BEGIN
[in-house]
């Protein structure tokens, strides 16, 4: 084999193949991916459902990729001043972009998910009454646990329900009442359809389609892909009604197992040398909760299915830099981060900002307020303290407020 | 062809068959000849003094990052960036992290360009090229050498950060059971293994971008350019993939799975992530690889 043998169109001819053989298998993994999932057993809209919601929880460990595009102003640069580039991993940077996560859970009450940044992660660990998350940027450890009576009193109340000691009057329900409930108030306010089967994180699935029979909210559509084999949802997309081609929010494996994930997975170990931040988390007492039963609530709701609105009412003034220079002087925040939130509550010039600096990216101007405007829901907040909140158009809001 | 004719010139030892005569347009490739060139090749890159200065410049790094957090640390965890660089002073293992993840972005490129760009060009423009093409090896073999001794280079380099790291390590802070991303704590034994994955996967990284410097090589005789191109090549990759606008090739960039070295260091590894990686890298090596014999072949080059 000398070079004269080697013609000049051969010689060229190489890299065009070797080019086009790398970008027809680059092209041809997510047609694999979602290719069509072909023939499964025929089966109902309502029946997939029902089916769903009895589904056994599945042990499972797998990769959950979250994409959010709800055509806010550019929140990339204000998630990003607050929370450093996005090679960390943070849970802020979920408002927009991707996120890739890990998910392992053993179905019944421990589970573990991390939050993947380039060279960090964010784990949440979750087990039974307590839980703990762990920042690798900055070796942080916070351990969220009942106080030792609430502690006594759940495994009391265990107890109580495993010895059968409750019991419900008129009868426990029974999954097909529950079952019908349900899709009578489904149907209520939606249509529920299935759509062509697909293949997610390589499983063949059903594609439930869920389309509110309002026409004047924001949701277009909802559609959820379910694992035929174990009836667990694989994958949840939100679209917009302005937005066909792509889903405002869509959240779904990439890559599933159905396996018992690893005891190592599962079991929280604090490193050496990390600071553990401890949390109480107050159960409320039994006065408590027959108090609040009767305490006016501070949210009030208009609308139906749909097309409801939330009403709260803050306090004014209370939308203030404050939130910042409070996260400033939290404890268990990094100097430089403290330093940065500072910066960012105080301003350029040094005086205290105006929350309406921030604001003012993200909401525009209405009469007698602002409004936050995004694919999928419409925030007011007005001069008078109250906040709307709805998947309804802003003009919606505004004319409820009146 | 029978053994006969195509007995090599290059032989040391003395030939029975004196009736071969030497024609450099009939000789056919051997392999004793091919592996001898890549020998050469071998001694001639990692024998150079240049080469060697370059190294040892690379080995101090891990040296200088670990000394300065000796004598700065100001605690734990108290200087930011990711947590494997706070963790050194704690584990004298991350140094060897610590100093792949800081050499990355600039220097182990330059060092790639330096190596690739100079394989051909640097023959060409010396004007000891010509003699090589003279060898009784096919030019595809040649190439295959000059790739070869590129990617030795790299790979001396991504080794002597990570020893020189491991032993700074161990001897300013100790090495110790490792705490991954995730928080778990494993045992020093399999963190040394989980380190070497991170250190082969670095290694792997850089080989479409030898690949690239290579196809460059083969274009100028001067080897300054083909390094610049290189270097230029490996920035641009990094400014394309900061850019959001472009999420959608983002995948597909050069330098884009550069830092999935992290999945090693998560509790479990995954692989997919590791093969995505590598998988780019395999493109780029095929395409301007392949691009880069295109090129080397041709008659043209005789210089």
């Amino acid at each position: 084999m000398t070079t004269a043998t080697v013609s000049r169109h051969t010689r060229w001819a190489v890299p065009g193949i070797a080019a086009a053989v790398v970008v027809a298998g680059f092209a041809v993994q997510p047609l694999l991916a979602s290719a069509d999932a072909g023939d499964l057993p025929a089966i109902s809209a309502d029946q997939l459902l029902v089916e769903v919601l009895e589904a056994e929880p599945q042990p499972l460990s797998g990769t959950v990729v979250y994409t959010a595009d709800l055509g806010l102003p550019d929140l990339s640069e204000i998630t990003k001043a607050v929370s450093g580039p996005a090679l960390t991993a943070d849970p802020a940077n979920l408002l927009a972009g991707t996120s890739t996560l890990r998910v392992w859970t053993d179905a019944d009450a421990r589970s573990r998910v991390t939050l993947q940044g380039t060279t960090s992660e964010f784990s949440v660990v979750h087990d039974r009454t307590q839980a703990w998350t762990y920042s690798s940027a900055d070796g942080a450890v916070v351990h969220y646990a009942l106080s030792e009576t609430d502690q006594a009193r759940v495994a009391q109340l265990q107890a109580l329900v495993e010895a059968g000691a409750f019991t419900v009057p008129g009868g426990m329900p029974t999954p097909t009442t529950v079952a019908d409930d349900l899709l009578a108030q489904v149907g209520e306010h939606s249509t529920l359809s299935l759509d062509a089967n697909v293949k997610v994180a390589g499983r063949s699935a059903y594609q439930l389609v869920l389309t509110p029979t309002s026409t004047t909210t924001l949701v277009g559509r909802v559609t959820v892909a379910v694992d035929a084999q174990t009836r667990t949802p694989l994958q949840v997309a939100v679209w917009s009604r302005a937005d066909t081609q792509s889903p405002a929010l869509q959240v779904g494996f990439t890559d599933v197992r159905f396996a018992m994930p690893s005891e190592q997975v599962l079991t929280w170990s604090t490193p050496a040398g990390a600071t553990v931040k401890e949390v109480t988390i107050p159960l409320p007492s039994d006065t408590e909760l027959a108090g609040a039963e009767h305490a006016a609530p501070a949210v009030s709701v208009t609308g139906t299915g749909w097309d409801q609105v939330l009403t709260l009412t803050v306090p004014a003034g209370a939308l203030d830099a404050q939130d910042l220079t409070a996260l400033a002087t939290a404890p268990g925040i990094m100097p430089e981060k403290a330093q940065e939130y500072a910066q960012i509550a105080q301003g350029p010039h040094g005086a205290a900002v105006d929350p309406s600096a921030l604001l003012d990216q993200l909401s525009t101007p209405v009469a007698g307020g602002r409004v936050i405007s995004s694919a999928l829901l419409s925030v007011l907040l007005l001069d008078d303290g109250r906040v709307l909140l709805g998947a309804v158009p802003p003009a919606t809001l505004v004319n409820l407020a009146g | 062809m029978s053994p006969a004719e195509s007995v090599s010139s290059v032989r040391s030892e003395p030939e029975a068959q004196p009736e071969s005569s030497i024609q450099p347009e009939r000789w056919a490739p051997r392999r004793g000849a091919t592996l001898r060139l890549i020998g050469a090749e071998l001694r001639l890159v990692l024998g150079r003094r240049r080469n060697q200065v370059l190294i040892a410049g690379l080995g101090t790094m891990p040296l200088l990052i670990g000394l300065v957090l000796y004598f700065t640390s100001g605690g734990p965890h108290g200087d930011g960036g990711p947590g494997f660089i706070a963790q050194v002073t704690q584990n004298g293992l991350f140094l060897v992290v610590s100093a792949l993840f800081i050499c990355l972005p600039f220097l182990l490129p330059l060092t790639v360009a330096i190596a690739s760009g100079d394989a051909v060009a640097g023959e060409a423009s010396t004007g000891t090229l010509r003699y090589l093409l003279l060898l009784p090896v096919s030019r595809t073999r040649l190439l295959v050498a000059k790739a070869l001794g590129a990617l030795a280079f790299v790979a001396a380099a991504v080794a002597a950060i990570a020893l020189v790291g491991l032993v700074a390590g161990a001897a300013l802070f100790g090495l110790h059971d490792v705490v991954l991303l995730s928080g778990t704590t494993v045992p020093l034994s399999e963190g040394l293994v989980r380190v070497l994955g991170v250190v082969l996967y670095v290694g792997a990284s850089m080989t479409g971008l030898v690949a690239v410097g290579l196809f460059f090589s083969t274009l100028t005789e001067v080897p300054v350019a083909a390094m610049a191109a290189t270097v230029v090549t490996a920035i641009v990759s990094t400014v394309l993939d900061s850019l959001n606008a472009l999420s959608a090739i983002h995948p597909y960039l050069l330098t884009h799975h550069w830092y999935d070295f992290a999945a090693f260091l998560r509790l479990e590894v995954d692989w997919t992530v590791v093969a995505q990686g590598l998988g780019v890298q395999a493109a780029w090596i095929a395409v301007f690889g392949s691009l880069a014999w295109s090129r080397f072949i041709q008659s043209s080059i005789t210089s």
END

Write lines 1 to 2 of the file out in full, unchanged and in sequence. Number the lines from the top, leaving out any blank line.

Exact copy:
[in-house]
């Protein structure tokens, strides 16, 4: 084999193949991916459902990729001043972009998910009454646990329900009442359809389609892909009604197992040398909760299915830099981060900002307020303290407020 | 062809068959000849003094990052960036992290360009090229050498950060059971293994971008350019993939799975992530690889 043998169109001819053989298998993994999932057993809209919601929880460990595009102003640069580039991993940077996560859970009450940044992660660990998350940027450890009576009193109340000691009057329900409930108030306010089967994180699935029979909210559509084999949802997309081609929010494996994930997975170990931040988390007492039963609530709701609105009412003034220079002087925040939130509550010039600096990216101007405007829901907040909140158009809001 | 004719010139030892005569347009490739060139090749890159200065410049790094957090640390965890660089002073293992993840972005490129760009060009423009093409090896073999001794280079380099790291390590802070991303704590034994994955996967990284410097090589005789191109090549990759606008090739960039070295260091590894990686890298090596014999072949080059 000398070079004269080697013609000049051969010689060229190489890299065009070797080019086009790398970008027809680059092209041809997510047609694999979602290719069509072909023939499964025929089966109902309502029946997939029902089916769903009895589904056994599945042990499972797998990769959950979250994409959010709800055509806010550019929140990339204000998630990003607050929370450093996005090679960390943070849970802020979920408002927009991707996120890739890990998910392992053993179905019944421990589970573990991390939050993947380039060279960090964010784990949440979750087990039974307590839980703990762990920042690798900055070796942080916070351990969220009942106080030792609430502690006594759940495994009391265990107890109580495993010895059968409750019991419900008129009868426990029974999954097909529950079952019908349900899709009578489904149907209520939606249509529920299935759509062509697909293949997610390589499983063949059903594609439930869920389309509110309002026409004047924001949701277009909802559609959820379910694992035929174990009836667990694989994958949840939100679209917009302005937005066909792509889903405002869509959240779904990439890559599933159905396996018992690893005891190592599962079991929280604090490193050496990390600071553990401890949390109480107050159960409320039994006065408590027959108090609040009767305490006016501070949210009030208009609308139906749909097309409801939330009403709260803050306090004014209370939308203030404050939130910042409070996260400033939290404890268990990094100097430089403290330093940065500072910066960012105080301003350029040094005086205290105006929350309406921030604001003012993200909401525009209405009469007698602002409004936050995004694919999928419409925030007011007005001069008078109250906040709307709805998947309804802003003009919606505004004319409820009146 | 029978053994006969195509007995090599290059032989040391003395030939029975004196009736071969030497024609450099009939000789056919051997392999004793091919592996001898890549020998050469071998001694001639990692024998150079240049080469060697370059190294040892690379080995101090891990040296200088670990000394300065000796004598700065100001605690734990108290200087930011990711947590494997706070963790050194704690584990004298991350140094060897610590100093792949800081050499990355600039220097182990330059060092790639330096190596690739100079394989051909640097023959060409010396004007000891010509003699090589003279060898009784096919030019595809040649190439295959000059790739070869590129990617030795790299790979001396991504080794002597990570020893020189491991032993700074161990001897300013100790090495110790490792705490991954995730928080778990494993045992020093399999963190040394989980380190070497991170250190082969670095290694792997850089080989479409030898690949690239290579196809460059083969274009100028001067080897300054083909390094610049290189270097230029490996920035641009990094400014394309900061850019959001472009999420959608983002995948597909050069330098884009550069830092999935992290999945090693998560509790479990995954692989997919590791093969995505590598998988780019395999493109780029095929395409301007392949691009880069295109090129080397041709008659043209005789210089």